The Senate Commerce Committee on Tuesday backed bills that would end a zoning petition process and exempt some new developments from paying property taxes.
A nearly unanimous vote favored a House bill that would stop protest petitions, a process that helps property owners fight development on neighboring land.
Under current law, if enough neighbors sign a petition, the rezoning needs a 75 percent city council vote for approval – instead of a simple majority. Opponents say that gives neighbors too much power over private property, but supporters of the process say it’s an essential tool to protect neighborhoods
Sen. Andy Wells, a Hickory Republican who’s leading efforts to pass the bill, said a simple majority council vote ensures the best outcome – and a supermajority requirement can mean a development proposal often hinges on a single vote.
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The committee heard from several neighborhood leaders who say the Senate should keep the petition process.
David Cox, who successfully led opposition to a proposed Publix grocery in North Raleigh, said the supermajority requirement helped kill the unpopular development.
“Developers have deep pockets, and the (protest petition) helps us level the playing field a bit,” he said.
But Mike Carpenter of the N.C. Homebuilders Association said the process allows a few opponents to kill development. “The cities of North Carolina have lost a great number of excellent projects over the years,” he said. “It is time for this process to end.”
The Senate committee stripped out a bill provision added in the House by Rep. Graig Meyer, a Hillsborough Democrat, which would require a 30-day written notice to surrounding property owners for any rezoning vote. And Wells said he wouldn’t back a suggestion from Sen. Floyd McKissick, a Durham Democrat, to tweak the protest petition process rather than eliminate it.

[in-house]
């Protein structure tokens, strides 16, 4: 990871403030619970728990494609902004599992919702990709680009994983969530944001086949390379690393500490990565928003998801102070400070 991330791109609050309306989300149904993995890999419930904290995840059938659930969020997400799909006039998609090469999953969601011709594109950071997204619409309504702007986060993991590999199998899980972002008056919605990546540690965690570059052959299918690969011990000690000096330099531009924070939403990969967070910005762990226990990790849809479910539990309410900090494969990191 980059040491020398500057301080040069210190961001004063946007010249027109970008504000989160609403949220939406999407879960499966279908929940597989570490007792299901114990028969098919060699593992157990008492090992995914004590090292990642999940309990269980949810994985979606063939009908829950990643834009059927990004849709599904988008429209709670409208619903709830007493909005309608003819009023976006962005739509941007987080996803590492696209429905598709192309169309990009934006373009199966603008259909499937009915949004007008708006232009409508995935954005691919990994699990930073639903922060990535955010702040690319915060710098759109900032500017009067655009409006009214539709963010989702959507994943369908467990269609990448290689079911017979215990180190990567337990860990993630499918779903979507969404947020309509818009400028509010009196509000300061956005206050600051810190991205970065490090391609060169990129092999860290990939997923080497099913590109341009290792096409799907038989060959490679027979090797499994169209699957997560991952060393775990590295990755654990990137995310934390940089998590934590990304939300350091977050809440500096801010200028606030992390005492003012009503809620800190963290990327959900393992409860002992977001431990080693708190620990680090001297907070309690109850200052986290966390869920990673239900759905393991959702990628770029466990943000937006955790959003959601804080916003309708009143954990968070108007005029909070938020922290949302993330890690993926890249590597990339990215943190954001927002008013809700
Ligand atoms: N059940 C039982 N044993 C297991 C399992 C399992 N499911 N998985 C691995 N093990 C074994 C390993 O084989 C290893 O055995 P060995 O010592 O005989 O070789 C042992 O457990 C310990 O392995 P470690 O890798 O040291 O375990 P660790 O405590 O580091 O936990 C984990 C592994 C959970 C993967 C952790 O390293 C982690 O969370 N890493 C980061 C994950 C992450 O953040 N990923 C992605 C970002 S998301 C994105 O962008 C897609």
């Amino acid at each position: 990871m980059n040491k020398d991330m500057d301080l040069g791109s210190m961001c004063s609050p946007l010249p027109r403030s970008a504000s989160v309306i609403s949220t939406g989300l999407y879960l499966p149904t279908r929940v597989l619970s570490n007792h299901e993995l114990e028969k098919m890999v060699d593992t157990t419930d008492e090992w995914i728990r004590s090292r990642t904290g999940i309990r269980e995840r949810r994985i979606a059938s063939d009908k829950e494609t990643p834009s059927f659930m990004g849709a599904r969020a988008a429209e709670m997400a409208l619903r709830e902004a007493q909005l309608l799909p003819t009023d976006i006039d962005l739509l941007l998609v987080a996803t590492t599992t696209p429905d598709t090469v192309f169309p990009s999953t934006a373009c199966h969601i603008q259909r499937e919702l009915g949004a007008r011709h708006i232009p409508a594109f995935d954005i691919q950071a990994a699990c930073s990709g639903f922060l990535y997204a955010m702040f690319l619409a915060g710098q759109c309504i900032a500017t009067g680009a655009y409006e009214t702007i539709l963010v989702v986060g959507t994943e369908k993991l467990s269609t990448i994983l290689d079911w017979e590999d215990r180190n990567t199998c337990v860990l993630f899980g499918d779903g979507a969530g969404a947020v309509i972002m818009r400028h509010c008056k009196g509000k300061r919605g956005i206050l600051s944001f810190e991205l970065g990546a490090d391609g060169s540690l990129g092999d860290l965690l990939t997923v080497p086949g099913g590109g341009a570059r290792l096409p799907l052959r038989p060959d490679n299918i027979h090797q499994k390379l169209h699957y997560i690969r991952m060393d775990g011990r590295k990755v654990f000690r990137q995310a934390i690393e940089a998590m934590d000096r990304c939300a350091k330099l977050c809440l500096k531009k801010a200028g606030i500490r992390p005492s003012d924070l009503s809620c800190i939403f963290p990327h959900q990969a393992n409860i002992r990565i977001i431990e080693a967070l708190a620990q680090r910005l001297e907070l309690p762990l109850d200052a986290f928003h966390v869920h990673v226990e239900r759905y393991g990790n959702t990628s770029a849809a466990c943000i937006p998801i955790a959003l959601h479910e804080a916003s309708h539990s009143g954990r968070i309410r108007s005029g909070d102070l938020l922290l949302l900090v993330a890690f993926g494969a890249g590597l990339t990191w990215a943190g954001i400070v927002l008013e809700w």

Tax exemption moves forward
A second bill garnering support in Senate Commerce Tuesday would allow residential and commercial developers to avoid property taxes on improvements like roads and utility lines – until they break ground on buildings.
Supporters of that bill said the exemption will help developers afford infrastructure needed to attract tenants or buyers. The exemption would be available for up to three years on residential property and up to five years on commercial property.
“I think you’ll see more investments in our communities,” said Sen. Harry Brown, a Jacksonville Republican. “I think it will spur growth and help the tax base long-term.”
But the bill is opposed by the N.C. League of Municipalities and the Association of County Commissioners, which estimate local governments could lose $50 million to $60 million in revenue if the exemption becomes law.